Stiksel, a.k.a. Karin Röling, was working as a graphic designer in the Netherlands when she decided to try freelancing. Fast forward two years and now she is the proprietor of a thriving etsy shop filled with creative pieces that showcase her design background.

Karin says, “When I make something, I don’t have a clear vision of how it should look like. I throw my table full of materials and start working and combining. Textures, colours, shapes. Things evolve by starting making them. I mostly get inspired by the material itself.”

I love the way she uses materials with a previous life in new and interesting ways — and of course I love the element of vintage typography!

Win free stuff!


This blog surpassed 10,000 views last week and to celebrate I thought I’d give away some awesome merchandise from Grand Array. Hannah Stouffer (read about her here and here) provided the goods, I’ll provide the shipping and all you have to do is leave a comment below! Say whatever you’d like — just make sure to include your email so I can get in touch with you if you win!


Giveaway includes: a sweet Blood is the New Black tee (size medium), three cute matchbooks and a book, all featuring Hannah’s illustrations. Winners will be chosen one week from today by picking a number out of a hat — good luck!

Karen’s Soap Co.

I’m a sucker for any unique letterform, so of course I instantly loved the SOAP soap from Karen’s Soap Co., but the more I browsed her shop the more clever soaps I found.

$2 from the sale of each Puzzle piece soap set is donated to Autism Speaks
$2 from the sale of each Puzzle piece soap set is donated to Autism Speaks

Her handmade glycerin-based soaps are luxurious and moisturizing, but more than that, they’re fun to give and use. I love the Fish-in-a-Bag!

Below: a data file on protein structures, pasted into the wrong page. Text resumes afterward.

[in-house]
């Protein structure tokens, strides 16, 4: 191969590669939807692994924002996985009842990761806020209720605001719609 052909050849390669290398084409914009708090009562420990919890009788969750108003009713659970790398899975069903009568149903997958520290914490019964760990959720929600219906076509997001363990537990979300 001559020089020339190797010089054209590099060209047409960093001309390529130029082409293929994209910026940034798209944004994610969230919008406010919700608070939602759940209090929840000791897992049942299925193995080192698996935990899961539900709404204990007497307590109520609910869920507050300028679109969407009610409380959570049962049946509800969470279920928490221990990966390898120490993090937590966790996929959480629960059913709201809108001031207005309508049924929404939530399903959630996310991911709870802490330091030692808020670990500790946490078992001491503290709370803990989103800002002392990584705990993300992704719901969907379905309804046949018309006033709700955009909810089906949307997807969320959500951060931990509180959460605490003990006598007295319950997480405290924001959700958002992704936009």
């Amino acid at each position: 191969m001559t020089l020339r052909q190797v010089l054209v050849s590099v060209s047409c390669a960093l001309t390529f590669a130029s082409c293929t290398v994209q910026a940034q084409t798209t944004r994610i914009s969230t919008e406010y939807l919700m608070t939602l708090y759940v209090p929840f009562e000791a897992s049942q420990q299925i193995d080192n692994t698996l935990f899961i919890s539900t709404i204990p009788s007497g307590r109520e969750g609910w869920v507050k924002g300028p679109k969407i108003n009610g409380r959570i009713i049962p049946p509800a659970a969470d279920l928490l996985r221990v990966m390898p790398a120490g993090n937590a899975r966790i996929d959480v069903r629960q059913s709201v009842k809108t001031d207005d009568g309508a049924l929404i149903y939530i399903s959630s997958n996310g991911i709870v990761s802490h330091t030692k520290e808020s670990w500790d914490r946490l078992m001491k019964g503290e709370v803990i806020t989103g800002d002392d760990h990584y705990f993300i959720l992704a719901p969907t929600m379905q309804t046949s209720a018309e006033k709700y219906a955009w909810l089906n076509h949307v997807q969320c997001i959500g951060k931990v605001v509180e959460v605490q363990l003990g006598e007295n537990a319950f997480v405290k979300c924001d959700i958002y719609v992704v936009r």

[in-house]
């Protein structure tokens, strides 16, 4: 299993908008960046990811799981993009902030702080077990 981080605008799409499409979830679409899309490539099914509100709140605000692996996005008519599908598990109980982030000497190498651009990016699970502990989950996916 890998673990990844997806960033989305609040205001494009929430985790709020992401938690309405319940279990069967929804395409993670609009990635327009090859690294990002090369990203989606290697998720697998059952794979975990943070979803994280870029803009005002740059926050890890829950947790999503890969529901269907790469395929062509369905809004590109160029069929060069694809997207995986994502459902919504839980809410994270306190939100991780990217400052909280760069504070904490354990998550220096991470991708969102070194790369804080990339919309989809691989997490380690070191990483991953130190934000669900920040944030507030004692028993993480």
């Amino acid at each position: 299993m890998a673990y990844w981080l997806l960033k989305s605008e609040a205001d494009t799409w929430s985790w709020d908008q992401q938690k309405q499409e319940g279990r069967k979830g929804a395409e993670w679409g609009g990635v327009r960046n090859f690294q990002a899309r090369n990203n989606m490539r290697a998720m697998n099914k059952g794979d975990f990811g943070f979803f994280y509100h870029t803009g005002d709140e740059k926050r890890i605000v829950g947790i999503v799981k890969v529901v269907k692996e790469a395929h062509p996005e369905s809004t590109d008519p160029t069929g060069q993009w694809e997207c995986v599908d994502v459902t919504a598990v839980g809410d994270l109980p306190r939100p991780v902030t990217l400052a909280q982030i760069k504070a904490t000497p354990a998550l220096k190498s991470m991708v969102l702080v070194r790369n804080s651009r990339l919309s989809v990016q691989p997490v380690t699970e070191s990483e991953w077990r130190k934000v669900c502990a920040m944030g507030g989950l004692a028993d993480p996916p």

I know everyone from news organizations to design bloggers have been raving about this, but I thought I’d join the chorus: Have you downloaded ecofont?

Basically, the designers reduced up to 20% of the black area of each letterform by creating small holes in the center of each stroke, undetectable at normal text sizes, thereby reducing the amount of ink used when printing the text. The typeface is based on Verdana (which is actually a little silly because Verdana was really designed for viewing on screen, not in print, but I won’t go there), an exceedingly common and simple typeface.

Even more impressive, SPRANQ (the company that created ecofont) hopes that the spread of ecofont will inspire environmentally-conscious practices throughout the business and design world. Specifically:

End-users: print only when necessary, use a modern, efficient printer and use unbleached paper.
Graphic designers: use modern color separation techniques to avoid unnecessary wastage in ink. In paper choice, take the environment into account.
• (Offset) printers: avoid modern laser techniques that make ink indivisible from the paper. Keep an eye on innovations, such as plant-based ink.
Printer manufacturers: invest in environment-conscious innovation.

Kudos to SPRANQ for the genious invention and ideals for all of us to keep in mind. Now, don’t you dare print this blog post!

Farm wedding invitations

Because we’re living in a teeny apartment for the summer while we house shop, my press has not yet joined me in Iowa City. By and large, I’m not taking on any more custom orders until things settle down and I know what state my studio and free time are in. I finished up the last few orders for wedding invitations the Friday before we moved, and hopefully the next time I head to Wisconsin, I’ll be able to take care of several of my own projects that have languished for weeks (a happy birthday card, finally!).


This is one set of the invites I just finished, made for a beautifully rustic late summer wedding. She wanted a big ol’ tree to reflect the setting, he wanted some elements of birds, and viola! The lovely kelly green (so on trend!) is courtesy of the couple as well, they sent me a ribbon that matches the bridesmaids’ dresses.